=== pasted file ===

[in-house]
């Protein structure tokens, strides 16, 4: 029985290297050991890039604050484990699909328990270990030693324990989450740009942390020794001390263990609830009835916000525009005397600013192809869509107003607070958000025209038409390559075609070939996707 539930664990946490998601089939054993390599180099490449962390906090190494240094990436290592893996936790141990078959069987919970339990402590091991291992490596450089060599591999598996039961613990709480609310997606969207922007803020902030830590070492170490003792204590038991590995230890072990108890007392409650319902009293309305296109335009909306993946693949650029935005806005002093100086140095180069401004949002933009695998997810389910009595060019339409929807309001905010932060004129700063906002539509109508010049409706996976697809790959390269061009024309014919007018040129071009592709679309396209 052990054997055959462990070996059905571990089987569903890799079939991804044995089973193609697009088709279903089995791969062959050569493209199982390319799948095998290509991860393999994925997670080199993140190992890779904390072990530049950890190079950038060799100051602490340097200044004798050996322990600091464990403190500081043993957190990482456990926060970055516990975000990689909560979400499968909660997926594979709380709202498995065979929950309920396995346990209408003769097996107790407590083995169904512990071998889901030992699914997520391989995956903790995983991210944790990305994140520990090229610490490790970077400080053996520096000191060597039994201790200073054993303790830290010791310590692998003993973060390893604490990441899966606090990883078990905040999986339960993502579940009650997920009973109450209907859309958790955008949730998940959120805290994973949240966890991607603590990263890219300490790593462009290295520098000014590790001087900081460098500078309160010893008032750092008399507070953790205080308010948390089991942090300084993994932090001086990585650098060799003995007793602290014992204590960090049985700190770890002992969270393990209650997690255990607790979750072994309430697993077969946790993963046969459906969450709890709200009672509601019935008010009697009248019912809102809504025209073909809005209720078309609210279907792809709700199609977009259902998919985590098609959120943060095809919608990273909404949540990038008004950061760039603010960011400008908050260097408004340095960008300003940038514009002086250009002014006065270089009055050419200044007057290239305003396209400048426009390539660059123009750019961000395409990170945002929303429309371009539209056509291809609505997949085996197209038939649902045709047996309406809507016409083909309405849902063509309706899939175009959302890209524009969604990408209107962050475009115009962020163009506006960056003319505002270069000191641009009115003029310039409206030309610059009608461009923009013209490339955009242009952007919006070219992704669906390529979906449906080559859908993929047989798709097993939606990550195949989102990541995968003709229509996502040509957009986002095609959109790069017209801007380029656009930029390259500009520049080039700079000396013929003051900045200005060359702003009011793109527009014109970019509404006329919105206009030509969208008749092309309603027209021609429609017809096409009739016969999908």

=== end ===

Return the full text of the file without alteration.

[in-house]
């Protein structure tokens, strides 16, 4: 029985290297050991890039604050484990699909328990270990030693324990989450740009942390020794001390263990609830009835916000525009005397600013192809869509107003607070958000025209038409390559075609070939996707 539930664990946490998601089939054993390599180099490449962390906090190494240094990436290592893996936790141990078959069987919970339990402590091991291992490596450089060599591999598996039961613990709480609310997606969207922007803020902030830590070492170490003792204590038991590995230890072990108890007392409650319902009293309305296109335009909306993946693949650029935005806005002093100086140095180069401004949002933009695998997810389910009595060019339409929807309001905010932060004129700063906002539509109508010049409706996976697809790959390269061009024309014919007018040129071009592709679309396209 052990054997055959462990070996059905571990089987569903890799079939991804044995089973193609697009088709279903089995791969062959050569493209199982390319799948095998290509991860393999994925997670080199993140190992890779904390072990530049950890190079950038060799100051602490340097200044004798050996322990600091464990403190500081043993957190990482456990926060970055516990975000990689909560979400499968909660997926594979709380709202498995065979929950309920396995346990209408003769097996107790407590083995169904512990071998889901030992699914997520391989995956903790995983991210944790990305994140520990090229610490490790970077400080053996520096000191060597039994201790200073054993303790830290010791310590692998003993973060390893604490990441899966606090990883078990905040999986339960993502579940009650997920009973109450209907859309958790955008949730998940959120805290994973949240966890991607603590990263890219300490790593462009290295520098000014590790001087900081460098500078309160010893008032750092008399507070953790205080308010948390089991942090300084993994932090001086990585650098060799003995007793602290014992204590960090049985700190770890002992969270393990209650997690255990607790979750072994309430697993077969946790993963046969459906969450709890709200009672509601019935008010009697009248019912809102809504025209073909809005209720078309609210279907792809709700199609977009259902998919985590098609959120943060095809919608990273909404949540990038008004950061760039603010960011400008908050260097408004340095960008300003940038514009002086250009002014006065270089009055050419200044007057290239305003396209400048426009390539660059123009750019961000395409990170945002929303429309371009539209056509291809609505997949085996197209038939649902045709047996309406809507016409083909309405849902063509309706899939175009959302890209524009969604990408209107962050475009115009962020163009506006960056003319505002270069000191641009009115003029310039409206030309610059009608461009923009013209490339955009242009952007919006070219992704669906390529979906449906080559859908993929047989798709097993939606990550195949989102990541995968003709229509996502040509957009986002095609959109790069017209801007380029656009930029390259500009520049080039700079000396013929003051900045200005060359702003009011793109527009014109970019509404006329919105206009030509969208008749092309309603027209021609429609017809096409009739016969999908």